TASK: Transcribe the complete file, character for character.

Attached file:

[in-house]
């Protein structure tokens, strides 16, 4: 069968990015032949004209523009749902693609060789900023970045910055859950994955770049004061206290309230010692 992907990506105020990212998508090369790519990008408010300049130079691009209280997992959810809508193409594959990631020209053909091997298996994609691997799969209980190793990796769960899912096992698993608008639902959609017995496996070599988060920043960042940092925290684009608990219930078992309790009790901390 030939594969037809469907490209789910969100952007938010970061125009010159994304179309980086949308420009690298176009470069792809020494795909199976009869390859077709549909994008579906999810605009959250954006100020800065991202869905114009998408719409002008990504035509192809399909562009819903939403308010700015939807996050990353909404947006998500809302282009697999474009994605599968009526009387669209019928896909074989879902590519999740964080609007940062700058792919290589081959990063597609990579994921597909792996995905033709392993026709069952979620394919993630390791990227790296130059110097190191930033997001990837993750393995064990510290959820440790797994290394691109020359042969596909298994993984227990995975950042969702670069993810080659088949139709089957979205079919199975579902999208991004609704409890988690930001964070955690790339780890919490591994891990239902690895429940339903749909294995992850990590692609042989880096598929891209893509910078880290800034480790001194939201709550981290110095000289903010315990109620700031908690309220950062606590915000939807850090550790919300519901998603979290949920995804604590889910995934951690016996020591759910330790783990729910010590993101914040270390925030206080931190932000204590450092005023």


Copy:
[in-house]
């Protein structure tokens, strides 16, 4: 069968990015032949004209523009749902693609060789900023970045910055859950994955770049004061206290309230010692 992907990506105020990212998508090369790519990008408010300049130079691009209280997992959810809508193409594959990631020209053909091997298996994609691997799969209980190793990796769960899912096992698993608008639902959609017995496996070599988060920043960042940092925290684009608990219930078992309790009790901390 030939594969037809469907490209789910969100952007938010970061125009010159994304179309980086949308420009690298176009470069792809020494795909199976009869390859077709549909994008579906999810605009959250954006100020800065991202869905114009998408719409002008990504035509192809399909562009819903939403308010700015939807996050990353909404947006998500809302282009697999474009994605599968009526009387669209019928896909074989879902590519999740964080609007940062700058792919290589081959990063597609990579994921597909792996995905033709392993026709069952979620394919993630390791990227790296130059110097190191930033997001990837993750393995064990510290959820440790797994290394691109020359042969596909298994993984227990995975950042969702670069993810080659088949139709089957979205079919199975579902999208991004609704409890988690930001964070955690790339780890919490591994891990239902690895429940339903749909294995992850990590692609042989880096598929891209893509910078880290800034480790001194939201709550981290110095000289903010315990109620700031908690309220950062606590915000939807850090550790919300519901998603979290949920995804604590889910995934951690016996020591759910330790783990729910010590993101914040270390925030206080931190932000204590450092005023």